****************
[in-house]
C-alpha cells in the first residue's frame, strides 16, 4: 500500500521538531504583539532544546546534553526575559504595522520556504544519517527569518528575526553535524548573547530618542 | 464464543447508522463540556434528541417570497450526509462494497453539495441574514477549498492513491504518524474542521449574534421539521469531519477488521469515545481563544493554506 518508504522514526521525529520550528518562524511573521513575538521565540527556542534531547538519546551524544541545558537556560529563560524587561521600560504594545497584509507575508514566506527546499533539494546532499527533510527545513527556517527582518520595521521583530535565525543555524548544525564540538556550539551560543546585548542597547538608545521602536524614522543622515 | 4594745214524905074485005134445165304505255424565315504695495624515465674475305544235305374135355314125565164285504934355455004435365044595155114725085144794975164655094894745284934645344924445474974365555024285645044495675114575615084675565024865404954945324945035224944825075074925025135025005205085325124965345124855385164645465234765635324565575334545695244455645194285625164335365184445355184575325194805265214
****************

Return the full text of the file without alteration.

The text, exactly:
[in-house]
C-alpha cells in the first residue's frame, strides 16, 4: 500500500521538531504583539532544546546534553526575559504595522520556504544519517527569518528575526553535524548573547530618542 | 464464543447508522463540556434528541417570497450526509462494497453539495441574514477549498492513491504518524474542521449574534421539521469531519477488521469515545481563544493554506 518508504522514526521525529520550528518562524511573521513575538521565540527556542534531547538519546551524544541545558537556560529563560524587561521600560504594545497584509507575508514566506527546499533539494546532499527533510527545513527556517527582518520595521521583530535565525543555524548544525564540538556550539551560543546585548542597547538608545521602536524614522543622515 | 4594745214524905074485005134445165304505255424565315504695495624515465674475305544235305374135355314125565164285504934355455004435365044595155114725085144794975164655094894745284934645344924445474974365555024285645044495675114575615084675565024865404954945324945035224944825075074925025135025005205085325124965345124855385164645465234765635324565575334545695244455645194285625164335365184445355184575325194805265214